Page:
Although Congress has been reluctant to reform the unsustainable Medicare program, largely fearing a backlash from its beneficiaries, turns out seniors are considerably more willing to make tradeoffs than we’re usually led to believe.

The center for Healthcare Decision asked 810 California seniors to design a new Medicare program—not just for themselves but for current and future generations. They were given 100 markers and asked to allocate them among 12 categories of health benefits to determine which should receive more resources and which could be reduced or dropped. Seniors left only two of the 12 categories intact and suggested significant reforms for the others.

In all, the participants wanted more benefits but would limit access to what experts call “low-value care,” limit doctor choices and sharply curtail “final stage” care. Overwhelmingly, the seniors also wanted to add a long-term care benefit to the Medicare program, an expensive benefit now covered, by default, in the Medicaid program for those who qualify. They said patients at the end of life should enroll in a hospice program and not be covered for visits to an intensive care unit.

Robert Moffit, a senior fellow in healthcare policy at The Heritage Foundation, said he was not surprised seniors wanted more benefits but was struck by the fact that 82 percent favored provider networks over the unlimited provider access they have today. Historically, seniors overwhelmingly opposed any managed care restrictions on physician choice, but now it appears—at least based on this survey—that more seniors seem willing to tolerate a managed care referral system where the primary care physician acts as a “gatekeeper” to specialists.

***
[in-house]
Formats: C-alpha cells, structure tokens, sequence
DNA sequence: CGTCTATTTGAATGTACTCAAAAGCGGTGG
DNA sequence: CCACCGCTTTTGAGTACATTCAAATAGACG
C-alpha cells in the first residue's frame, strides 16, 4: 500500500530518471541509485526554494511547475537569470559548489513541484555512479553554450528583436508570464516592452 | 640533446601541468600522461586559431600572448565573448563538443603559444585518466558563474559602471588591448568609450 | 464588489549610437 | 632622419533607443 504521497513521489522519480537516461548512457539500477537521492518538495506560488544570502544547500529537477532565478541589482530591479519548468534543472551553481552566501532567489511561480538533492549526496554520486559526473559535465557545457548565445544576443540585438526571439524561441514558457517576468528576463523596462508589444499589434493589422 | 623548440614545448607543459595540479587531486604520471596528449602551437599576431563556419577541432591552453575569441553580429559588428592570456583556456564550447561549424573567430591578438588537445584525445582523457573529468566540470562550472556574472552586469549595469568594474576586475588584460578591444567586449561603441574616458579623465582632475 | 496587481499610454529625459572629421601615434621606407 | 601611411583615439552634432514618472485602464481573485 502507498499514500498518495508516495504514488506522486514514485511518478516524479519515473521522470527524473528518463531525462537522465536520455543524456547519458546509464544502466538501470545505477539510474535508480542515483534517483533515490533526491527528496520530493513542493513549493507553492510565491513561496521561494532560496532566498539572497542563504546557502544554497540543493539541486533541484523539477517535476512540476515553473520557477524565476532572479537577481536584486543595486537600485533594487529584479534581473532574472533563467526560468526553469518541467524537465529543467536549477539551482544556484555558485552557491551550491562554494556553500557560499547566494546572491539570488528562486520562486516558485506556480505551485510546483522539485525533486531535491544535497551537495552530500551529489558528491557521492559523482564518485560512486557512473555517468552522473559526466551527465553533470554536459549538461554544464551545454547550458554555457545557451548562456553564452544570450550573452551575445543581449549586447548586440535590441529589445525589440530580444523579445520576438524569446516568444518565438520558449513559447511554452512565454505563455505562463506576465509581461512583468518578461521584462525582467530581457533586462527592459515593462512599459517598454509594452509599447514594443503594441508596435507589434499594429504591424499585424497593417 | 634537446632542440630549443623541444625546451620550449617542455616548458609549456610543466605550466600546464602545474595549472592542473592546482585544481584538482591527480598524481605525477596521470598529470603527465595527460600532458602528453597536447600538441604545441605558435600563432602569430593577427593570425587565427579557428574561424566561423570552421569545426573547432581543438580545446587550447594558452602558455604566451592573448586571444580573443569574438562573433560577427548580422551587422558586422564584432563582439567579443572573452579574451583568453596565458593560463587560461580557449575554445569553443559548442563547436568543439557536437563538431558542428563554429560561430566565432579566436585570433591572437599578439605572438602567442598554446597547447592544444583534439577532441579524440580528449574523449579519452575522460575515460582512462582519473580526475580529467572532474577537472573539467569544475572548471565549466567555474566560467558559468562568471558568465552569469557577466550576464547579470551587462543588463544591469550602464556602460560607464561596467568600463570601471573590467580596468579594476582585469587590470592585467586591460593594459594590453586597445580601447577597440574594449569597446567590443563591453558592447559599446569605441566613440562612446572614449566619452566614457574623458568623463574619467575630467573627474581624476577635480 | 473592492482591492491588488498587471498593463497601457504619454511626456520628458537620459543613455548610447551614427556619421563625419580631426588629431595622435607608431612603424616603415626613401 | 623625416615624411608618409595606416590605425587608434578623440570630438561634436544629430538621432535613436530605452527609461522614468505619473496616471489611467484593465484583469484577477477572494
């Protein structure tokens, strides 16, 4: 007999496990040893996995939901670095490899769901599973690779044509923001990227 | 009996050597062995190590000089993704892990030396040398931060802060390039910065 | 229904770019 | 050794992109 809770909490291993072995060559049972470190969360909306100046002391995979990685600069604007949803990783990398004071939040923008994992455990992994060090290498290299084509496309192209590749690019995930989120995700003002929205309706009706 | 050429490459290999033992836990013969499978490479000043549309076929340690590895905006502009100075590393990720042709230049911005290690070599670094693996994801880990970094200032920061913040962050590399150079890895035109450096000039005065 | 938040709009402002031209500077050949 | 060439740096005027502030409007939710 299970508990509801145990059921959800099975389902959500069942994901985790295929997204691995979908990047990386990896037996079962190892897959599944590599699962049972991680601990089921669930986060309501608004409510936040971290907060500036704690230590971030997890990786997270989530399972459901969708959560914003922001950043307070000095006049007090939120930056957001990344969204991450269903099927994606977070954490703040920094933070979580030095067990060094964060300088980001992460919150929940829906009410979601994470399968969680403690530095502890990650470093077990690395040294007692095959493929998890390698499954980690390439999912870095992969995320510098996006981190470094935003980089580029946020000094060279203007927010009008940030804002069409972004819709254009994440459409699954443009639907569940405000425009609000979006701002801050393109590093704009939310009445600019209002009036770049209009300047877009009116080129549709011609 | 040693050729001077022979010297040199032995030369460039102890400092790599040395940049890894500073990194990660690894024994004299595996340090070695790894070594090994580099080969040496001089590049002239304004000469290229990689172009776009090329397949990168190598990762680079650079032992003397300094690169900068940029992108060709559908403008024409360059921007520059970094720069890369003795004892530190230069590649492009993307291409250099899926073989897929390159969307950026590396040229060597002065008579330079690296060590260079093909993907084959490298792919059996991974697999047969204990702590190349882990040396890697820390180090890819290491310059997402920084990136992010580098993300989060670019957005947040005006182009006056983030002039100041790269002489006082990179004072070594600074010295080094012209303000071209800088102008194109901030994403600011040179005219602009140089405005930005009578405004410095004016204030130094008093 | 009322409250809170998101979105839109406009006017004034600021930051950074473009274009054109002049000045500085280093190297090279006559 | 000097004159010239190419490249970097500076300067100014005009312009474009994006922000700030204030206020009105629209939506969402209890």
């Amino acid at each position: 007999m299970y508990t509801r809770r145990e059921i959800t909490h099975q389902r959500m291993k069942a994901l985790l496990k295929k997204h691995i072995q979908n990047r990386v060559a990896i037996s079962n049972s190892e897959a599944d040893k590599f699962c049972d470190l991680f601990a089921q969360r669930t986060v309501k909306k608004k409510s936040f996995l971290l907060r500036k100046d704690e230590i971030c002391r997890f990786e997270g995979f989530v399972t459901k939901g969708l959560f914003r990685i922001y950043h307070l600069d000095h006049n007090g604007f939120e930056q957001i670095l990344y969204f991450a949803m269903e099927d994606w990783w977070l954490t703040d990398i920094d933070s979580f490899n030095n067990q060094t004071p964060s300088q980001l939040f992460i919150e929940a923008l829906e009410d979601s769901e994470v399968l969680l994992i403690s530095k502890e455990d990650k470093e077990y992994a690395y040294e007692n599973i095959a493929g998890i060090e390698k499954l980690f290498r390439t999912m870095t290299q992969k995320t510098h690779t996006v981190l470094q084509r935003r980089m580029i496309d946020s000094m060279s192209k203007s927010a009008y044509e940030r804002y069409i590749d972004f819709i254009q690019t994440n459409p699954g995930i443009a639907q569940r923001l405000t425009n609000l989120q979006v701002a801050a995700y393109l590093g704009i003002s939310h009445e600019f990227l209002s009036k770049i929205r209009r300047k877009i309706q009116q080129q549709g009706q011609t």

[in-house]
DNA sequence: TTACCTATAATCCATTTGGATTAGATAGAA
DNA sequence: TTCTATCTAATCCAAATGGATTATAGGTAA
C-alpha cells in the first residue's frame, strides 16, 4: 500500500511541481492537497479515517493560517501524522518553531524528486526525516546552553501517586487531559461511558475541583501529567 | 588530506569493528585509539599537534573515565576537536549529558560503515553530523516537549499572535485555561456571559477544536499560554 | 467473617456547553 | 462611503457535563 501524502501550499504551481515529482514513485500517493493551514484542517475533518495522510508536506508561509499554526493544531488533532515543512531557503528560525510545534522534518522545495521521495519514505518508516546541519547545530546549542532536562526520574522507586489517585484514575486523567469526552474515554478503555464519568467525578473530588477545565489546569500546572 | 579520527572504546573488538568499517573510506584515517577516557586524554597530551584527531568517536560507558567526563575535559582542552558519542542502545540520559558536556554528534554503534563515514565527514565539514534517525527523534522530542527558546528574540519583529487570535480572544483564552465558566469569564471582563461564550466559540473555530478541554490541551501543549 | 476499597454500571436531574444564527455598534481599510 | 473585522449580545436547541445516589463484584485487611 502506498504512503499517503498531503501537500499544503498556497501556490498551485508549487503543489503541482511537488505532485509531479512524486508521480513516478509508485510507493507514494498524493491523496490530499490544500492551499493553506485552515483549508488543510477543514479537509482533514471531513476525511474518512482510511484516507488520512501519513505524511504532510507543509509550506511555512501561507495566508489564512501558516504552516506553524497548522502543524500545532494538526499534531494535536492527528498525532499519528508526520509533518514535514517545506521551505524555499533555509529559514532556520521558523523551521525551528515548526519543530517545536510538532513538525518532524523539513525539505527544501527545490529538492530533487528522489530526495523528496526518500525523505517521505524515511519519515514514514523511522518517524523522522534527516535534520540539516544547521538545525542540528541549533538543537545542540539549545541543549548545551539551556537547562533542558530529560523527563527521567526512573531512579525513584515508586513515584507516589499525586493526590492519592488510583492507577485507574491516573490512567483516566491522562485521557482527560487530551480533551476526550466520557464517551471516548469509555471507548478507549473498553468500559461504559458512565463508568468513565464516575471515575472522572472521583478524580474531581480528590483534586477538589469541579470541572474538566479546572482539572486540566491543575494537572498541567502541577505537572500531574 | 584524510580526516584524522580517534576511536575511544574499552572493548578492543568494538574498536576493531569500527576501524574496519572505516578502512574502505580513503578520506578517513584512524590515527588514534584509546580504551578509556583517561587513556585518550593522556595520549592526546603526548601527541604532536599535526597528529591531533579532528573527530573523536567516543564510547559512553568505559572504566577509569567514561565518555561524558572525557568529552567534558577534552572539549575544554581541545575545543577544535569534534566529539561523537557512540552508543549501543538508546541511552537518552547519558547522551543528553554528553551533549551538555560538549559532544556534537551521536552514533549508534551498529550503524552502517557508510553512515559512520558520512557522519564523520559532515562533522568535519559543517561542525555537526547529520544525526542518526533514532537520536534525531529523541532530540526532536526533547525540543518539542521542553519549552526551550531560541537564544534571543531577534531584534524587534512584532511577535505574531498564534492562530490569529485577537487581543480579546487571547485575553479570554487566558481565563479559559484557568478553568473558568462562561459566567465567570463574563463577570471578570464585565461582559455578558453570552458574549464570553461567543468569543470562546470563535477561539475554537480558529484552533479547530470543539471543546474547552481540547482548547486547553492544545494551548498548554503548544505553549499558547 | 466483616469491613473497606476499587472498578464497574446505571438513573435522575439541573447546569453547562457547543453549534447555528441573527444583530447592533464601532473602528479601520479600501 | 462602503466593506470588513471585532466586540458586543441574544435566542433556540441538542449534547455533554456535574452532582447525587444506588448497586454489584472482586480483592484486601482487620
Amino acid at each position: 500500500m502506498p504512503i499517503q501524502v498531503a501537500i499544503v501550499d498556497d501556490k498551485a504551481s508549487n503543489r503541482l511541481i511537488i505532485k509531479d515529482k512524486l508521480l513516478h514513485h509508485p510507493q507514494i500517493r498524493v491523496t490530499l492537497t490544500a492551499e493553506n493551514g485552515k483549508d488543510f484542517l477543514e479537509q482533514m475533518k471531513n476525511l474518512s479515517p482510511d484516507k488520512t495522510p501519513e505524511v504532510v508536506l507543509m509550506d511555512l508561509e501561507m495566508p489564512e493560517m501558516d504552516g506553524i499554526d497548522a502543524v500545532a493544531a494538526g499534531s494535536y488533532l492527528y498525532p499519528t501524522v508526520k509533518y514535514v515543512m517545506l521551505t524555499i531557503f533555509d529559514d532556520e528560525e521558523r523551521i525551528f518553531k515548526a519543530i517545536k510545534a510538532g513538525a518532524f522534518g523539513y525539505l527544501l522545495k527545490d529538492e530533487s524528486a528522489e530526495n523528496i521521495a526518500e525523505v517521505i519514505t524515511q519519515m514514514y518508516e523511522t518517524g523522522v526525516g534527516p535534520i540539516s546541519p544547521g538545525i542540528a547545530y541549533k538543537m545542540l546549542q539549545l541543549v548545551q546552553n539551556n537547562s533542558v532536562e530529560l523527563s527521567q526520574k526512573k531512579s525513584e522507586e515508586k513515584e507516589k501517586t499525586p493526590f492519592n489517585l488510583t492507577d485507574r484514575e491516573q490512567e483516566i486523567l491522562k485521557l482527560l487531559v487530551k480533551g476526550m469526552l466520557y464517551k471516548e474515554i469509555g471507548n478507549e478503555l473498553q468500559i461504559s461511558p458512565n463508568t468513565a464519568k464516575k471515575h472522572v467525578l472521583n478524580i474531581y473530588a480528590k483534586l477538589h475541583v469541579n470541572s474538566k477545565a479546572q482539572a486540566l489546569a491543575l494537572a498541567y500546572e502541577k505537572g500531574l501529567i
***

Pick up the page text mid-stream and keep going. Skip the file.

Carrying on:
Moffit, who appeared last Friday at the American Enterprise Institute on a panel to discuss the findings with Kavita Patel of the Brookings Institution and John Rother of the National Coalition on Health Care, said the survey was a breakthrough on Medicare public opinion research because it forced respondents to make real world trade-offs that recognized neither Medicare patients nor taxpayers have unlimited resources.

He warned medical science is not as precise as physics or engineering, and Americans should oppose the imposition of a powerful regulatory regime, such as Medicare, defining “high-” or “low-” value medical care. Value changes with medical advancements, medicine is not a static science, and it is not something that can be divorced from individual patient needs, Moffit added.

Patel agreed Americans don’t want Medicare regulations trying to define “low-value care” and said this survey seemed to indicate seniors trust their doctors and don’t want the government to “try and curb or infringe my doctor.”

Moffit said this survey should be repeated, but instead of the numerical markers, respondents should have to make trade-offs with dollars and cents, so their decisions would be more directly apparent in the impact on their premiums, deductibles and taxes. This type of decision making at the margin is extremely valuable, he said. And although the survey did not focus on broader Medicare reform, Moffit argued again the best option for seniors is a Medicare premium support system where they directly control both the Medicare dollars and the health care decisions.